CHRISTCHURCH, NEW ZEALAND - FEBRUARY 11: Vernon Philander of South Africa bowls during the ICC Cricket World Cup match between South Africa and New Zealand at Hagley Park on February 11, 2015 in Christchurch, New Zealand. (Photo by Martin Hunter/Getty Images)
CHRISTCHURCH, NEW ZEALAND - FEBRUARY 11: Vernon Philander of South Africa bowls during the ICC Cricket World Cup match between South Africa and New Zealand at Hagley Park on February 11, 2015 in Christchurch, New Zealand. (Photo by Martin Hunter/Getty Images)

Row over Philander’s selection

By Kieran Legg And Michael Doman Time of article published Mar 30, 2015

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Those behind suggestions that the decision to field Vernon Philander during the Proteas’ World Cup semi-final clash against New Zealand was a political one aimed at fulfilling a quota of black and coloured players have been slammed as “colonial apartheid apologists”.

Reports suggest that AB de Villiers’s arm was twisted as Cricket SA and Sports Minister Fikile Mbalula pushed to fulfil their quota of black and coloured players on the field. But the allegations have been denied amid claims that “colonial apartheid apologists” were behind them.

The reports also suggested that the decision made the captain reluctant to play in the match which SA later lost.

After a shaky start, Philander – who had returned from an injury – performed well with the ball. However, the hamstring injury which had bothered him throughout the tournament meant he later left the field.

Columnist Peter Bruce wrote in Business Day last week that “there is at least room to consider that the decision to play Philander, who’d been selected to play Sri Lanka and pulled out moments before the start of that game, would have been tipped by political rather than merely cricket reasons”.

This point was hammered home in The Times this morning where a “well-placed source”, who declined to be named, reportedly said the panel had to okay four players of colour for the match.

He told the paper that the players were fuming after Philander was forced onto the team sheet, denying a game to Kyle Abbott – who, with 39 wickets in his 28 ODIs – was arguably one of the Proteas’ best bowlers going into the semi-final.

However, both the Department of Sport and Recreation and the cricketing body have denied allegations that they forced the selection panel’s hand.

Mbalula said he had noted speculation that he had interfered in the selection of team players for the World Cup squad.

“We know who is spreading these speculations and we will not dignify them by mentioning their names.”

He continued: “These are acts of desperate colonial apartheid apologists, a very tiny group of a dying breed of political dinosaurs. We shall not be deterred by their mischief.”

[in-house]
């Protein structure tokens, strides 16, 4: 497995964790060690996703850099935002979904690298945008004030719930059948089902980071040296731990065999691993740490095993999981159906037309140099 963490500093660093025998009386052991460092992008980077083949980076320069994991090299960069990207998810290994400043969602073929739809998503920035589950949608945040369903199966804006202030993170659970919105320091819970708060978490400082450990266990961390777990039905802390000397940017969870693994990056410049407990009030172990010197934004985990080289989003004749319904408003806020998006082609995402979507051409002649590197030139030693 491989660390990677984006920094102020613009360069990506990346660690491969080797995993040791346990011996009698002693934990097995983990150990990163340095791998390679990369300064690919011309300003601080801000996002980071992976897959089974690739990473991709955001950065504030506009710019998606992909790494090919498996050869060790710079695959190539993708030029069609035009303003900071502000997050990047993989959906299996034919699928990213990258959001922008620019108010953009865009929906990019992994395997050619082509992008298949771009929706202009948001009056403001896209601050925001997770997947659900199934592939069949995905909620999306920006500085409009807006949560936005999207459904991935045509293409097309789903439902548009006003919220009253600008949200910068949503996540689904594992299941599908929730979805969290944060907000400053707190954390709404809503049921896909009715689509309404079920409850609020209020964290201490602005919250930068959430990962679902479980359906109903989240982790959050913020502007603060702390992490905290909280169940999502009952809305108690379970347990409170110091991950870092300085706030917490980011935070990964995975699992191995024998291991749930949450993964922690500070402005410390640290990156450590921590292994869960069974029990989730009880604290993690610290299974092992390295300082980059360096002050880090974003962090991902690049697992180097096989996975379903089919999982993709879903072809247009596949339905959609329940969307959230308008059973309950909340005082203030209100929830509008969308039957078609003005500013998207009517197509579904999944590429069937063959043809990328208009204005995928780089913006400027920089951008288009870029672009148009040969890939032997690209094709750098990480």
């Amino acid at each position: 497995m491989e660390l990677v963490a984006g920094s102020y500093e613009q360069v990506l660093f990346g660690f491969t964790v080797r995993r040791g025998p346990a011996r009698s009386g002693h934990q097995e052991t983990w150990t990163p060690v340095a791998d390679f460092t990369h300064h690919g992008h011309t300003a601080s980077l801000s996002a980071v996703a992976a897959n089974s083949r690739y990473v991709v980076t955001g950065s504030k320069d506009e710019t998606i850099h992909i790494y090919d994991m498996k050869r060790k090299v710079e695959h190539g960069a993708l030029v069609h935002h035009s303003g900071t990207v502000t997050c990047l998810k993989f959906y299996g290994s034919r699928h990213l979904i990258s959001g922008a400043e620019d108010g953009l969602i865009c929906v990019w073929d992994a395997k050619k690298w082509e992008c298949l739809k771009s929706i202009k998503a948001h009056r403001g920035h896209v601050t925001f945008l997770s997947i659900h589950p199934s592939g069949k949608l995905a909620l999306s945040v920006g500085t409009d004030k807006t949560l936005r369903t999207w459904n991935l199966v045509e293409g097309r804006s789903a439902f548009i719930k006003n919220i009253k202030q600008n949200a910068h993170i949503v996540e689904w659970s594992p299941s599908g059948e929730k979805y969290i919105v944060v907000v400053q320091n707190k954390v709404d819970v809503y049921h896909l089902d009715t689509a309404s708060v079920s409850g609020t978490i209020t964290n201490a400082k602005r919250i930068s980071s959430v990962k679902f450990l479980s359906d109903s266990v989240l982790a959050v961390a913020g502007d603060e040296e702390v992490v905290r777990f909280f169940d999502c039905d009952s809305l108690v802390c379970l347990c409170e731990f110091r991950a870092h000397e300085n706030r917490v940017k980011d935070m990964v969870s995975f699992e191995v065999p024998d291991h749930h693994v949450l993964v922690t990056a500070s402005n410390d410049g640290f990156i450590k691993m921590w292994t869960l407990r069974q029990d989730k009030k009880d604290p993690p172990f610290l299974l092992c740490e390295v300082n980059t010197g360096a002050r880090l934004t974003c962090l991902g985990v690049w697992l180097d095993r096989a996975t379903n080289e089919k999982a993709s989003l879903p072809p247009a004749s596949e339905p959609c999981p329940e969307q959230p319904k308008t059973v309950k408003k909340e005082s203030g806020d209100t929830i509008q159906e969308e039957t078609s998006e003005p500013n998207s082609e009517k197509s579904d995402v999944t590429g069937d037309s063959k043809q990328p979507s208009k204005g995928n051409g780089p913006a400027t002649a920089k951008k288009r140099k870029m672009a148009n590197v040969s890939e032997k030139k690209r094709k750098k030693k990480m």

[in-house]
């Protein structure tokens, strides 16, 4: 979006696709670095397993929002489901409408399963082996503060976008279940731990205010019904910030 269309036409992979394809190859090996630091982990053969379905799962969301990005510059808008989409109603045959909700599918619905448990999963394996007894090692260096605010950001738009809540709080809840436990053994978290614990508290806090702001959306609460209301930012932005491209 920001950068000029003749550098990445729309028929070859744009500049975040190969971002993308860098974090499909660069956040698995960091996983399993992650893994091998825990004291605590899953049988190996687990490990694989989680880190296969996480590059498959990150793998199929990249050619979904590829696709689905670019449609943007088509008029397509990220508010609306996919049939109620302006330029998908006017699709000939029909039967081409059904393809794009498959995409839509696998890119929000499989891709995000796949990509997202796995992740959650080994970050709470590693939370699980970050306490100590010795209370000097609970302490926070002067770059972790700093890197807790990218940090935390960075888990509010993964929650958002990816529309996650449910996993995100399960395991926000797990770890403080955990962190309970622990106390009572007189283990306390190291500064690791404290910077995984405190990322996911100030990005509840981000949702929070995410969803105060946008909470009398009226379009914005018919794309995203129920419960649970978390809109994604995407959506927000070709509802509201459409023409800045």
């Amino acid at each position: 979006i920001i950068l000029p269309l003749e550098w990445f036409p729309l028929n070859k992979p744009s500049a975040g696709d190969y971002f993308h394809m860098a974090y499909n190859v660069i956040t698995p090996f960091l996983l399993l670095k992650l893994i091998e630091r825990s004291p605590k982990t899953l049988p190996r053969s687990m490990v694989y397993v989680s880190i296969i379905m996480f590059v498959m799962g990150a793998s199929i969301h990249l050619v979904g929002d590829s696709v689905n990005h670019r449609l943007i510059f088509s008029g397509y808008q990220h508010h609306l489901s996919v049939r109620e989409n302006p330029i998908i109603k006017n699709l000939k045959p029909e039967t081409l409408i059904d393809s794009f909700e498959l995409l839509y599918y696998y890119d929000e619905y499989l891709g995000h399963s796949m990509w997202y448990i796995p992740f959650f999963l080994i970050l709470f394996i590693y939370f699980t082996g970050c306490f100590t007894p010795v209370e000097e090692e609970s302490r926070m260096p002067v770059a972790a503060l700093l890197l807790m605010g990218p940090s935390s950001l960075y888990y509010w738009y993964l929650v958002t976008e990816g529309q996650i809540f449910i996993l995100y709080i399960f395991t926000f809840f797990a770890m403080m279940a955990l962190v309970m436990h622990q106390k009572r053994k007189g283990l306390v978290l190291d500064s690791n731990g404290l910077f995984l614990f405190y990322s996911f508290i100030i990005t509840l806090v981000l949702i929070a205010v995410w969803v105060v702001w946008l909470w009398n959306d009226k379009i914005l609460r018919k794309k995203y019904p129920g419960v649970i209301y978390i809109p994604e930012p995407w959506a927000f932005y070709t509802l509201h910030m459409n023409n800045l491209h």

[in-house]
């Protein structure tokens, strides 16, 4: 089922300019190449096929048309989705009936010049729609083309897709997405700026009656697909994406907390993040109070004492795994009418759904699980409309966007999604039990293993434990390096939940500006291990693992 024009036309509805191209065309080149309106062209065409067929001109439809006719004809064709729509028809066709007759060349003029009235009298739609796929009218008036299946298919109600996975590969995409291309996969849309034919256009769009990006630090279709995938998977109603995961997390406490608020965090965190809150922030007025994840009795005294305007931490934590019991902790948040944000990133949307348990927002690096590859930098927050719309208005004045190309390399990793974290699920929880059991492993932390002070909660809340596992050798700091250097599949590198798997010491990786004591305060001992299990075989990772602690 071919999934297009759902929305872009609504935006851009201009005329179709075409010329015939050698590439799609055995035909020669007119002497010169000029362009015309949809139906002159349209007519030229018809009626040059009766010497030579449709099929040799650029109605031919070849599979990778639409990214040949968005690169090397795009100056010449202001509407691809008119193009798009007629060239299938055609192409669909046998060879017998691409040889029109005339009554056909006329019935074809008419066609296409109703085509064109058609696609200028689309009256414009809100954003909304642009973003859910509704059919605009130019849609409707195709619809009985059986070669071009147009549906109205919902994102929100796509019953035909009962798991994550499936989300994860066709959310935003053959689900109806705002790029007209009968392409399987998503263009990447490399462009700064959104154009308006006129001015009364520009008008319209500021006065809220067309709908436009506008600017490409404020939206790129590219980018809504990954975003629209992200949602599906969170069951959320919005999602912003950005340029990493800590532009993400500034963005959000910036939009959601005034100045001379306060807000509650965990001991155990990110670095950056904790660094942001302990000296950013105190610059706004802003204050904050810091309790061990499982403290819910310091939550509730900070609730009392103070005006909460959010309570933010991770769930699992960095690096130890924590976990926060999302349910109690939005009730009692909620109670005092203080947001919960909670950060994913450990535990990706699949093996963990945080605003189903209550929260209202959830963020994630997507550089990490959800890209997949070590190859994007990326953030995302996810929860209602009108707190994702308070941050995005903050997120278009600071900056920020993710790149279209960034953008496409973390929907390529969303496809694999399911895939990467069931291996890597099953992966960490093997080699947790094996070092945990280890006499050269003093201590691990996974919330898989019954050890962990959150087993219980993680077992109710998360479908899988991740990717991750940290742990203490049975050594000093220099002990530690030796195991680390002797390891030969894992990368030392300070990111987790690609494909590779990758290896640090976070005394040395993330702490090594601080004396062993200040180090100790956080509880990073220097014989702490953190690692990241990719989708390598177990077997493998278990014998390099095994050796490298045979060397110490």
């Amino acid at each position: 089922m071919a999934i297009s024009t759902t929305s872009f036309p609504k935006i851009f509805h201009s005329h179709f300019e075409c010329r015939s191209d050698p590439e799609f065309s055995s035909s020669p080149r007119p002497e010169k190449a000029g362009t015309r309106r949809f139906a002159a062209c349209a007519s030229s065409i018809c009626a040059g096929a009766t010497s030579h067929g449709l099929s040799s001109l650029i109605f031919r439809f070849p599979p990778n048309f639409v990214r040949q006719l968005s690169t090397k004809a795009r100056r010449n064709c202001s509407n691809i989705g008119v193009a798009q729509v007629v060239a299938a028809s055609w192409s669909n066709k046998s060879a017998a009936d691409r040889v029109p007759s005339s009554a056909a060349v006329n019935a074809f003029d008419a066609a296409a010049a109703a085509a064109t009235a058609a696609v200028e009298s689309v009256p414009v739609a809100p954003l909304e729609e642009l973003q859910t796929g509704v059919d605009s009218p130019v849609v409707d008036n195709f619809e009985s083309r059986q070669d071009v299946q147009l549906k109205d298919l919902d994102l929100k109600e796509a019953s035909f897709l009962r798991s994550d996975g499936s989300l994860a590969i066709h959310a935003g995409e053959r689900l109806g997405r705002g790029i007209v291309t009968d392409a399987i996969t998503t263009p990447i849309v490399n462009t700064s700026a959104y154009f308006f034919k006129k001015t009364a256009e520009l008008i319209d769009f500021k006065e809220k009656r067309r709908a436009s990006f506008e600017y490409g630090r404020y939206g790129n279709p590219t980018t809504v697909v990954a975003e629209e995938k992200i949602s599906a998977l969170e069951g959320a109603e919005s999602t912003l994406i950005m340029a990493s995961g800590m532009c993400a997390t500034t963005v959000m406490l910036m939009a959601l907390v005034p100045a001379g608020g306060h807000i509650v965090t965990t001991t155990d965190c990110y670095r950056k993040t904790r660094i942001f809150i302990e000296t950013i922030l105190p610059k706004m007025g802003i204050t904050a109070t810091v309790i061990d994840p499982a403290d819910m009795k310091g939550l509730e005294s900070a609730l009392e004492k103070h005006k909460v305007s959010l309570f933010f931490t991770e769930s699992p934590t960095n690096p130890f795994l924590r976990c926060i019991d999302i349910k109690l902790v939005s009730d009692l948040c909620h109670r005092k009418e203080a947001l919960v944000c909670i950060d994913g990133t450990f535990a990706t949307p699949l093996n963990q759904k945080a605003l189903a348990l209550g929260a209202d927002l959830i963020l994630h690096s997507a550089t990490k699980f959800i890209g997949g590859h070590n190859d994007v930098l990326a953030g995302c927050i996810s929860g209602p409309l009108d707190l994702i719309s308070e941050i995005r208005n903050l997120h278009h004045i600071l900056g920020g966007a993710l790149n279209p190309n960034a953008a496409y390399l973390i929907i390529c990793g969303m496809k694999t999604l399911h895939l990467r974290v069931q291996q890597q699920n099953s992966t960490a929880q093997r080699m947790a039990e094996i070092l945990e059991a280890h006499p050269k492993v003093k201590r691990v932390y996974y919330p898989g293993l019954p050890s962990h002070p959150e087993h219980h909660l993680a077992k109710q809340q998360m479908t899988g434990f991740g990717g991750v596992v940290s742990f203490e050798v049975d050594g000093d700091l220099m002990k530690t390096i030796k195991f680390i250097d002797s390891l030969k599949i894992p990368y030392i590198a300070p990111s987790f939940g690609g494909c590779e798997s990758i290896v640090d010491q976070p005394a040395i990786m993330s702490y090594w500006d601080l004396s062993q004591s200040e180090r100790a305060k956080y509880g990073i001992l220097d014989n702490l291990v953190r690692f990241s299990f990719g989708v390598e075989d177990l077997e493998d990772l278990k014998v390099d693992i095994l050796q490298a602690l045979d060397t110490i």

The lead director of Cricket South Africa’s board, Advocate Norman Arendse said it was absolute rubbish that the board had got involved in team selection for the semi-final.

On tour, the selection of the team was entirely at the discretion of the coach, captain and tour selector, he added.

“What’s concerning about the criticism (now) is that if you look at the end result… by far the worst performer (with the ball) was our No1 bowler (Dale Steyn).

“So I don’t understand it (the criticism),” Arendse said.

Arendse said speaking personally, he might have selected Abbott in place of Steyn for the semi-final, or picked a batsman fewer and played all three of Philander, Steyn and Abbott.

“Anybody (on the board) will have to reserve comment (on thesemi-final defeat) until we have a full report-back from team management.

“Otherwise it’s highly irresponsible to comment.

“We are all upset that we lost by such a narrow margin.

“To think our best bowler was hit for a six… one would have put your house on that not happening, but it did.

“For anybody to criticise the team and now raise the issue of team selection when there is a pure and simple cricket reason why we lost is under-playing the achievement of the team in reaching the semi-final.”

Cricket South Africa’s chief executive Haroon Lorgat categorically denied any interference in the selection process.

“There was and is no political interference in our selections.

“We have a selection panel that includes the coach and independent members, and this panel selected all the teams at the World Cup in the same way that they did before the World Cup.”

De Villiers was unavailable for comment this morning.

The controversy spread to Twitter, where pundits, columnists and top cricketing figures argued over the speculation.

Sports writer Johan Coetzee said: “I refuse to believe that our captain wouldn’t want to play because one of our best bowlers was

added to the team ahead of a crunch match.”

In a separate tweet, he wrote: “I’m not saying Abbott is not good.

“I’m saying Philander has been our go-to guy in pressure situations for years now.” - Cape Argus

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